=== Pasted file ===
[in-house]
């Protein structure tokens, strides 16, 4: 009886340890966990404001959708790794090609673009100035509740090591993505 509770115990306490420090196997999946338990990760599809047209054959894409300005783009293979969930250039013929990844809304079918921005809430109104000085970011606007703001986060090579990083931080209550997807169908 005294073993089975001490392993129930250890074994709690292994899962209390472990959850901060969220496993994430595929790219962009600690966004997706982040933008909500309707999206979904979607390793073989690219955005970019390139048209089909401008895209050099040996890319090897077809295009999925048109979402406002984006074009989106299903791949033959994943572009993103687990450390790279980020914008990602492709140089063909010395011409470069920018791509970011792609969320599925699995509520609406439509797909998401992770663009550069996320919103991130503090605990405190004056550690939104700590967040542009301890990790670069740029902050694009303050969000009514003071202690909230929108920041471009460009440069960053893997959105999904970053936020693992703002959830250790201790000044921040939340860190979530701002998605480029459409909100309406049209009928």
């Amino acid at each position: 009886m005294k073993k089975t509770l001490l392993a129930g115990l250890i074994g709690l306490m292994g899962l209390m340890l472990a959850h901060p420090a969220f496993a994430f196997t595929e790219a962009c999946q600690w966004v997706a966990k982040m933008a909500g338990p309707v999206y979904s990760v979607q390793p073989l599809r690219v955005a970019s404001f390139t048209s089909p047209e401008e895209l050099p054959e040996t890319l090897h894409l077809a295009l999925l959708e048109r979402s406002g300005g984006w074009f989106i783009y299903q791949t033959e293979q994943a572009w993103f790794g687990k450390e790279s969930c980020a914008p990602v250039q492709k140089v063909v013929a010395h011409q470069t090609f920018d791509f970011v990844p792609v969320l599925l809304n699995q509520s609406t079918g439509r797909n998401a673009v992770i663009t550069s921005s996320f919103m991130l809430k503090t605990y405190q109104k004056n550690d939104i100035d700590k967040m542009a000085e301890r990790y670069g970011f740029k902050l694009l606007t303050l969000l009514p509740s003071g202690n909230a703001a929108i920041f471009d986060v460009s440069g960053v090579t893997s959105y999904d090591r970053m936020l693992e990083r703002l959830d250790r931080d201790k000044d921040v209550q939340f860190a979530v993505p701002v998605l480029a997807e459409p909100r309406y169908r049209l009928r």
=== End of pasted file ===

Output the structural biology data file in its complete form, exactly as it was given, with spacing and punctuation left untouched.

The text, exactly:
[in-house]
């Protein structure tokens, strides 16, 4: 009886340890966990404001959708790794090609673009100035509740090591993505 509770115990306490420090196997999946338990990760599809047209054959894409300005783009293979969930250039013929990844809304079918921005809430109104000085970011606007703001986060090579990083931080209550997807169908 005294073993089975001490392993129930250890074994709690292994899962209390472990959850901060969220496993994430595929790219962009600690966004997706982040933008909500309707999206979904979607390793073989690219955005970019390139048209089909401008895209050099040996890319090897077809295009999925048109979402406002984006074009989106299903791949033959994943572009993103687990450390790279980020914008990602492709140089063909010395011409470069920018791509970011792609969320599925699995509520609406439509797909998401992770663009550069996320919103991130503090605990405190004056550690939104700590967040542009301890990790670069740029902050694009303050969000009514003071202690909230929108920041471009460009440069960053893997959105999904970053936020693992703002959830250790201790000044921040939340860190979530701002998605480029459409909100309406049209009928």
């Amino acid at each position: 009886m005294k073993k089975t509770l001490l392993a129930g115990l250890i074994g709690l306490m292994g899962l209390m340890l472990a959850h901060p420090a969220f496993a994430f196997t595929e790219a962009c999946q600690w966004v997706a966990k982040m933008a909500g338990p309707v999206y979904s990760v979607q390793p073989l599809r690219v955005a970019s404001f390139t048209s089909p047209e401008e895209l050099p054959e040996t890319l090897h894409l077809a295009l999925l959708e048109r979402s406002g300005g984006w074009f989106i783009y299903q791949t033959e293979q994943a572009w993103f790794g687990k450390e790279s969930c980020a914008p990602v250039q492709k140089v063909v013929a010395h011409q470069t090609f920018d791509f970011v990844p792609v969320l599925l809304n699995q509520s609406t079918g439509r797909n998401a673009v992770i663009t550069s921005s996320f919103m991130l809430k503090t605990y405190q109104k004056n550690d939104i100035d700590k967040m542009a000085e301890r990790y670069g970011f740029k902050l694009l606007t303050l969000l009514p509740s003071g202690n909230a703001a929108i920041f471009d986060v460009s440069g960053v090579t893997s959105y999904d090591r970053m936020l693992e990083r703002l959830d250790r931080d201790k000044d921040v209550q939340f860190a979530v993505p701002v998605l480029a997807e459409p909100r309406y169908r049209l009928r």